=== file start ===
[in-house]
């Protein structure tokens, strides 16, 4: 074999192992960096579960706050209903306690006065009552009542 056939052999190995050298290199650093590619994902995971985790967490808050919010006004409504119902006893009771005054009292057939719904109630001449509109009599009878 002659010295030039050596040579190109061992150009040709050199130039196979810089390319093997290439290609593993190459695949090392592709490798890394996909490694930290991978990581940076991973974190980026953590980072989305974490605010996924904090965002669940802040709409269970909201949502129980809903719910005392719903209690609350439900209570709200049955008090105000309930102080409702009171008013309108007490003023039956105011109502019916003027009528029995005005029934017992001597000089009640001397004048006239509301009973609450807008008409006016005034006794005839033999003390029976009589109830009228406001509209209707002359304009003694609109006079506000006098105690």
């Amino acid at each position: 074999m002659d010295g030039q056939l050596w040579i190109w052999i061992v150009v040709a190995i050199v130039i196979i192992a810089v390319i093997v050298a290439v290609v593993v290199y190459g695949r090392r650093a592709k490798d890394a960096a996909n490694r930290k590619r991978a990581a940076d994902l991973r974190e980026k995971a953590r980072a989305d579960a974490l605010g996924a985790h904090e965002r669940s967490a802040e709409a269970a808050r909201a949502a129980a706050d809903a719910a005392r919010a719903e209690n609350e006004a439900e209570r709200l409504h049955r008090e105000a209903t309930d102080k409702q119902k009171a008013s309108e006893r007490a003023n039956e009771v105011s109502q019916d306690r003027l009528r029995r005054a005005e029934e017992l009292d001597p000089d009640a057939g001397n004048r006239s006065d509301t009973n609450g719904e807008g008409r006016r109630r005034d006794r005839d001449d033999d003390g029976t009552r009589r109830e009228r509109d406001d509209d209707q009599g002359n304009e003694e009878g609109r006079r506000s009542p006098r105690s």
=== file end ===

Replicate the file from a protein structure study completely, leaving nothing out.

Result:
[in-house]
């Protein structure tokens, strides 16, 4: 074999192992960096579960706050209903306690006065009552009542 056939052999190995050298290199650093590619994902995971985790967490808050919010006004409504119902006893009771005054009292057939719904109630001449509109009599009878 002659010295030039050596040579190109061992150009040709050199130039196979810089390319093997290439290609593993190459695949090392592709490798890394996909490694930290991978990581940076991973974190980026953590980072989305974490605010996924904090965002669940802040709409269970909201949502129980809903719910005392719903209690609350439900209570709200049955008090105000309930102080409702009171008013309108007490003023039956105011109502019916003027009528029995005005029934017992001597000089009640001397004048006239509301009973609450807008008409006016005034006794005839033999003390029976009589109830009228406001509209209707002359304009003694609109006079506000006098105690």
């Amino acid at each position: 074999m002659d010295g030039q056939l050596w040579i190109w052999i061992v150009v040709a190995i050199v130039i196979i192992a810089v390319i093997v050298a290439v290609v593993v290199y190459g695949r090392r650093a592709k490798d890394a960096a996909n490694r930290k590619r991978a990581a940076d994902l991973r974190e980026k995971a953590r980072a989305d579960a974490l605010g996924a985790h904090e965002r669940s967490a802040e709409a269970a808050r909201a949502a129980a706050d809903a719910a005392r919010a719903e209690n609350e006004a439900e209570r709200l409504h049955r008090e105000a209903t309930d102080k409702q119902k009171a008013s309108e006893r007490a003023n039956e009771v105011s109502q019916d306690r003027l009528r029995r005054a005005e029934e017992l009292d001597p000089d009640a057939g001397n004048r006239s006065d509301t009973n609450g719904e807008g008409r006016r109630r005034d006794r005839d001449d033999d003390g029976t009552r009589r109830e009228r509109d406001d509209d209707q009599g002359n304009e003694e009878g609109r006079r506000s009542p006098r105690s």